Man's outfit in the XII-XIII centuries

Man's outfit in the XII-XIII centuries 2018-05-18

We often receive questions like “What tunic is typical for such century?” or “Are these chausses acceptable for this period?” and so on, and so on… What is meant in this article is typical european man’s costume of the XII-XIII centuries.

Simple cut and multilayered type were peculiarities of medieval european costume. And as church was a keystone of society, it has been also a kind of “trend-setter”: long and baggy clothes were to hide a body completely.

Cut and models of clothes of all social classes were similar, except of materials: base estate used cheap and hard-wearing linen or warm wool for sewing, but prosperous citizen and noble knights had their dresses made of silk, velvet or atlas, decorated with expensive embroidery, pearls or fur.

Costume of medieval man consisted of such main items as:

-undershirt - chemise;

-short pants - braies;

-chausses - kind of stockings with fastenings;

-upper shirt - cotta or tunic;

-cap - cale with long strings.

Military men were wearing different types of padded gambesons depending on the soldier’s form of activity.

Chemise is a type of underwear, that was being worn over the body under the tunic, and often it covered the braies and chausses. Peasants and  base estate were sewing undershirts of uncoloured twill fabric, but knights and rich lords were wearing thin linen or silk chemises.

Oftentimes, people used saffron and other herbs to odorize and color chemises. From the XIII century, chemises were even embroidered in such a way, that decorations are seen from under the tunic or cotta.

As pants were absolutely barbarian pieces of clothing in those days, for european man it was disgracefully to wear such garment. That’s why people became to use squares of linen to cover the thighs. In time, braies became longer, strings on the legs and on the waistband had appeared as well as holes for chausses’ fastening.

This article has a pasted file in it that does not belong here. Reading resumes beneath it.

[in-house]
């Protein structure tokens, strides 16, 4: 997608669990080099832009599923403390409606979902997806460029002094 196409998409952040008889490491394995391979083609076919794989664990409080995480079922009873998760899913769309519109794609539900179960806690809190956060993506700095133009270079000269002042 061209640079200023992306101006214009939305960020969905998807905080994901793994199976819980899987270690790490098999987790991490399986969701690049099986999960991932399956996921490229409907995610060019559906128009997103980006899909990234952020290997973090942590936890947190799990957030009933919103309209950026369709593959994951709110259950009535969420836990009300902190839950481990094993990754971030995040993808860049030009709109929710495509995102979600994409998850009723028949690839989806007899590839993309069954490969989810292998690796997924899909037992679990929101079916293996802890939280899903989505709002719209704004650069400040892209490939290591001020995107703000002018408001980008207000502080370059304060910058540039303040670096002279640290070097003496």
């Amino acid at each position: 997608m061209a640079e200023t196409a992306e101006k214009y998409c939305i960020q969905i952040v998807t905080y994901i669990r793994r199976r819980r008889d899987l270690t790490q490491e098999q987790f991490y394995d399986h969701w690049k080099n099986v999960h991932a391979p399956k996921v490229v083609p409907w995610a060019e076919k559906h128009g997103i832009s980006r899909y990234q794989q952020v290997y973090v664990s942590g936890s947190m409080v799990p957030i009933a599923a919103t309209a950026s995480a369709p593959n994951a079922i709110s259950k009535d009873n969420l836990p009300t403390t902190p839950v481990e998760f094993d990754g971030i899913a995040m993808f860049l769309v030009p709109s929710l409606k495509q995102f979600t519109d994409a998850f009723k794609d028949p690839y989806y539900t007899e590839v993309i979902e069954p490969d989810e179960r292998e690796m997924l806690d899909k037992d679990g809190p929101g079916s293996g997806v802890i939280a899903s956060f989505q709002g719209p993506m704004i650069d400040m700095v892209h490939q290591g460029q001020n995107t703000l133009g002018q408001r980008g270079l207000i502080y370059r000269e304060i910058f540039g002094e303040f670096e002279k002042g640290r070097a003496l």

Chausses have being worn separately on each leg and fastened with strings to the wide fabric belt with holes or to the holes in braies. Depending on the purposes and worthiness of costume, quantity of strings could be varied and even decorated with bows.

Short chausses were popular among both men and women (who hid chausses under the long dresses). People were fastening such model of chausses under the knees with strings or fabric straps. But long chausses were being used only by men, and despite of chausses were almost hidden under the overclothes, they were often sewn of silk or atlas and decorated with expensive embroidery.

Wide upper cloth named cotta was being worn over the chemise. Simple cut of cotta was unchanged for centuries: only length, materials and colours could be varied. Cotta’s sleeves were being made narrower to the wrists, often with lacings. Bright red, blue and yellow cottas with length to the calf or to the knee, they were the most popular in the XII-XIII centuries.

And sure, small headwear - cale - was integral part of men’s medieval costume. It had popularity among both peasants and upper class. It was a cap, usually made of white linen and with hanging strings. Usually, main headwear (chaperon, bonnet, hoods, etc.) were being worn over the cale, but it also could be a separate piece of clothing. Padded cales were used as a liner for helmet.

Each and every soldiers were wearing gambesons, only material, quantity of layers and length of gambesons were different depending on the status and activity. In such a way, soldiers were using short, slim-cut sleeveless gambesons, archers and crossbowmen were fighting is gambesons with length till the mid-thigh.

Padded armour was decorated with festoons on the bottom hem and sleeves, and had fastenings on the collar.

When choosing a costume for medieval event, please do consider social status of character you want to create. As noble knight in work-clothes has the same strange look, as modern business-man wearing cut-offs during the professional meeting:)

Man's outfit in the XII-XIII centuries

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